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Acta Medica Medianae
Vol. 46, No 2, April, 2007
UDK 61
YU ISSN 0365-4478

Correspondence to:
Ivana  Pešić

Božidarčeva 22

18000 Niš, Srbija

E-mail: sestrep@eunet.yu






Copyright 2007 by Faculty  of Medicine, University of Nis



Ivana Pesic1, Milos Krstic1, Miljana Pavlovic1, Dejan Ilić2 and Kontsmans Dimitrios3


Faculty of Medicine in Nis 1

Sanofi aventis in Nis 2
City Hospital, Kozani, Greece 3


Breast cancer is the most common malignant neoplasm in women. The presence of hormone receptors on malignant cells influences the prognosis and application of the appropriate therapy. The receptor status of estrogen and proestrogen was tested in relation to the age of the patients and clinical stage of disease. The analyses comprised 449 patients with breast cancer, mean age 56.212 years, treated at the Oncology Clinic CC Nis and operated at the Surgery Clinic CC Nis. The patients were divided into four groups: I group - 246 patients with ER+/PR+ receptors; II group - 45 patients with ER+/PR- receptors; III group - 20 patients with ER-/PR+ receptors and IV group - 109 patients with ER-/PR- receptors. The clinical stage of the tumor was described as operative, locally advanced and metastatic, plus patient age stratification. The receptor status was determined in 440 patients, while it remained unknown in 9(2%) cases. In regard to the total number of patients, ER+/PR+ was registered in 54.7% of the patients, ER+/PR- in 14.0%, ER-/PR+ in 4.5%, and ER-/PR- in 24.3% The most common one was a hormone-sensitive breast tumor (76%) compared to non-sensitive tumors (24%). Of hormone-sensitive tumors, the most common were Er+/Pr+ tumors in 58% of the patients, and the least common Er-/Pr+ tumors in 4%. In women younger than 40, hormonal non-sensitivity dominates (55%). Hormone-sensitive tumors are more present as the patients grow older, and they dominate in patients older than the age of 70. Operative tumor was found in 78.64% of the patients, locally advanced in 18.18%, and metastasis in 3.18%. Hormone-sensitive tumors are far more often operative and less locally advanced than non-sensitive tumors (Hi=8.2, p<0.01). Metastatic tumors did not show any significant difference in hormone sensitivity. Acta Medica Medianae 2007;46(2):29-30.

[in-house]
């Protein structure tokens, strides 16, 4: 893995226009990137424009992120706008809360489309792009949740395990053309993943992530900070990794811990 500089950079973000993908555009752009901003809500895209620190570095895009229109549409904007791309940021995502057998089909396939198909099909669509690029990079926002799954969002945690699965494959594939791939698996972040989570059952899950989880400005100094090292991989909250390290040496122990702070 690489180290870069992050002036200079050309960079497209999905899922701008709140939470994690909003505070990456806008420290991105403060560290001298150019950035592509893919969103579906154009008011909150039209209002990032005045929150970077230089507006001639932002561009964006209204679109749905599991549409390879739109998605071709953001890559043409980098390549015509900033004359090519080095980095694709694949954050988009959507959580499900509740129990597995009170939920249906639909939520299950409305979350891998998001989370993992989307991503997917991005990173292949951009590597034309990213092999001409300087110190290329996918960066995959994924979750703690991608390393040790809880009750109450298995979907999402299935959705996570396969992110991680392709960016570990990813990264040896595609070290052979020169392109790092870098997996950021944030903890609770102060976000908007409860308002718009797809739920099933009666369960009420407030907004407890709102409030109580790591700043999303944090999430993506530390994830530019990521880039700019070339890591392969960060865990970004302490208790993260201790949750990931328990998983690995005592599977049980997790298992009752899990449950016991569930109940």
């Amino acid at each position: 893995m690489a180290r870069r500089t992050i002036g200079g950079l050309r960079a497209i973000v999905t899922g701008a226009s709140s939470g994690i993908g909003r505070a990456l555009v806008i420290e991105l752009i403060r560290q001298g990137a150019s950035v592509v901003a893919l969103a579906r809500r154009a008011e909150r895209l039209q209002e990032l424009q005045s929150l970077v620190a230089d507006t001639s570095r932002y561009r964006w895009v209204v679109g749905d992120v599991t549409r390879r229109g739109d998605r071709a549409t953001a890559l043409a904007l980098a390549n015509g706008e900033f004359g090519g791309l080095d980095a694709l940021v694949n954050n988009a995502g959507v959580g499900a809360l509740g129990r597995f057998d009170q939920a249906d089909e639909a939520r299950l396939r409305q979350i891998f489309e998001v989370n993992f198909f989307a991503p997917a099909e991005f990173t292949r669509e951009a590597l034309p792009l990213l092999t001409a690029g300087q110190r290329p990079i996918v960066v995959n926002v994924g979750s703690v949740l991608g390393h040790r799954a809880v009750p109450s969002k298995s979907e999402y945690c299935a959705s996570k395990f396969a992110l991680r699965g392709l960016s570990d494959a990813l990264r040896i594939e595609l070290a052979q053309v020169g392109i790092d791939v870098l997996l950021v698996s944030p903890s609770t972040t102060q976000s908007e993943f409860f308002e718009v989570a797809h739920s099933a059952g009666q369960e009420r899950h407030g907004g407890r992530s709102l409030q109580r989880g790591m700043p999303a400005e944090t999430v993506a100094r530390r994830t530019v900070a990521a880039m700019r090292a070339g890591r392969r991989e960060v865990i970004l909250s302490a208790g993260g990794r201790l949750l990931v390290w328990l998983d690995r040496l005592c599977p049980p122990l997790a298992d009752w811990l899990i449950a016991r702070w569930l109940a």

Key words: breast cancer, hormone-sensitive tumors, estrogen, proestrogen

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